Chad Pelley’s Open Letter to CanLit about the Derogatory Term, “Small Press”By the Branta Webcrawler • Jun 17th, 2012 • Category: Branta Recommends, Essays, From the Interweb, Rants, Reading Horror(s)
A classic narrative arc played itself out in Canadian publishing this month: Good triumphed over evil. The Canadian government, suddenly and inexplicably, slashed its funding for the Literary Press Group – an organization that distributes and promotes most Canadian-published books. The funding cut would have crippled not only the LPG, but close to 50 publishers and all of their authors. But people successfully petitioned against it, and the Minister of Canadian Heritage restored funding for the LPG. It was an amazing, uplifting example of the power of the people, and I would hope, restored a sense of pride and value in Canadian publishing companies.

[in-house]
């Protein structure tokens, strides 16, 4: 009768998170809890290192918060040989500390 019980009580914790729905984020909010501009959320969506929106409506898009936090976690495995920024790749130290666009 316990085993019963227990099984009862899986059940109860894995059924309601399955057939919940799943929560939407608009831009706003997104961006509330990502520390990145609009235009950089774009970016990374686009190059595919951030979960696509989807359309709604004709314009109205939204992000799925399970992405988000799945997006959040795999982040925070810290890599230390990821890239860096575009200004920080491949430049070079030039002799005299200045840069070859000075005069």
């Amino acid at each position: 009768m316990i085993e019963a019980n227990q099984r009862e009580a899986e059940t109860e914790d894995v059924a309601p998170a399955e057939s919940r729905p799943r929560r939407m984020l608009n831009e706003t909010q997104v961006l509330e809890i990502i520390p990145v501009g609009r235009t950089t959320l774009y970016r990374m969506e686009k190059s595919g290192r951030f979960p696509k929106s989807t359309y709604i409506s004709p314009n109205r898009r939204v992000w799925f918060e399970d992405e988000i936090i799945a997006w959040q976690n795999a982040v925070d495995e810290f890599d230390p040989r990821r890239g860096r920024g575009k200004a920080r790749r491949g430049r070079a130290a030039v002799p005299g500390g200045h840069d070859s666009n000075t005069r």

But there’s a lesson to be learned here. We need the government to value Canadian publishing houses, and calling them “small presses” is not helping that cause. Whether you know it or not, what we mean by “A Small Press” is “A Canadian Press publishing Canadian Authors.” The other guys, the “Big Publishers,” like Random House and Penguin and HarperCollins, they’re not Canadian owned, and they’re the publishing equivalent of a Wal-mart set up beside a boutique shop. I have no prejudice against “Big Publishers,” but more often than not, the books I love come from a Canadian “small press” like, most recently, Cormorant Books (via And Also Sharks), Douglas & McIntyre (via Radio Belly), and Biblioasis (via Malarky). This article begs you get your mind out of the gutter: bigger isn’t better.
read the rest of the article at Chad Pelley’s Something Daily